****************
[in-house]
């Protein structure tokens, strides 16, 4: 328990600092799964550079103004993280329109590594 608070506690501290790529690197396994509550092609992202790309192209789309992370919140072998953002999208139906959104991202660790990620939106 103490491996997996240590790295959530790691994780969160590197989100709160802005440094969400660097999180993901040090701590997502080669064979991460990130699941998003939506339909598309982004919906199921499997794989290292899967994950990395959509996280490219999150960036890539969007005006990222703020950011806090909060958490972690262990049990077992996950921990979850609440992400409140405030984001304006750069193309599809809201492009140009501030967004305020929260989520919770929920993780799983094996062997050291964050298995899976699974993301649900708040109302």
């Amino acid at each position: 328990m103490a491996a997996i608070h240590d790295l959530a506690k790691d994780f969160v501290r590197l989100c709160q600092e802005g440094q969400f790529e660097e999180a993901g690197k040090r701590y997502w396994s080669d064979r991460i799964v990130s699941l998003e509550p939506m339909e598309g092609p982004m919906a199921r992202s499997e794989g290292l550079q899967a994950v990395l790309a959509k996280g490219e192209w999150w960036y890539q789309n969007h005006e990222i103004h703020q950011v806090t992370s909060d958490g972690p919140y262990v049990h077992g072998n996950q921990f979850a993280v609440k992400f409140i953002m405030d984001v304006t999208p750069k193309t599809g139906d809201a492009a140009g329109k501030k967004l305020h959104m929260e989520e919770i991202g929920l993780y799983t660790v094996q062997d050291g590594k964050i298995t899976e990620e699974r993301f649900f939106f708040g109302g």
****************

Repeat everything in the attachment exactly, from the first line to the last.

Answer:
[in-house]
């Protein structure tokens, strides 16, 4: 328990600092799964550079103004993280329109590594 608070506690501290790529690197396994509550092609992202790309192209789309992370919140072998953002999208139906959104991202660790990620939106 103490491996997996240590790295959530790691994780969160590197989100709160802005440094969400660097999180993901040090701590997502080669064979991460990130699941998003939506339909598309982004919906199921499997794989290292899967994950990395959509996280490219999150960036890539969007005006990222703020950011806090909060958490972690262990049990077992996950921990979850609440992400409140405030984001304006750069193309599809809201492009140009501030967004305020929260989520919770929920993780799983094996062997050291964050298995899976699974993301649900708040109302």
């Amino acid at each position: 328990m103490a491996a997996i608070h240590d790295l959530a506690k790691d994780f969160v501290r590197l989100c709160q600092e802005g440094q969400f790529e660097e999180a993901g690197k040090r701590y997502w396994s080669d064979r991460i799964v990130s699941l998003e509550p939506m339909e598309g092609p982004m919906a199921r992202s499997e794989g290292l550079q899967a994950v990395l790309a959509k996280g490219e192209w999150w960036y890539q789309n969007h005006e990222i103004h703020q950011v806090t992370s909060d958490g972690p919140y262990v049990h077992g072998n996950q921990f979850a993280v609440k992400f409140i953002m405030d984001v304006t999208p750069k193309t599809g139906d809201a492009a140009g329109k501030k967004l305020h959104m929260e989520e919770i991202g929920l993780y799983t660790v094996q062997d050291g590594k964050i298995t899976e990620e699974r993301f649900f939106f708040g109302g």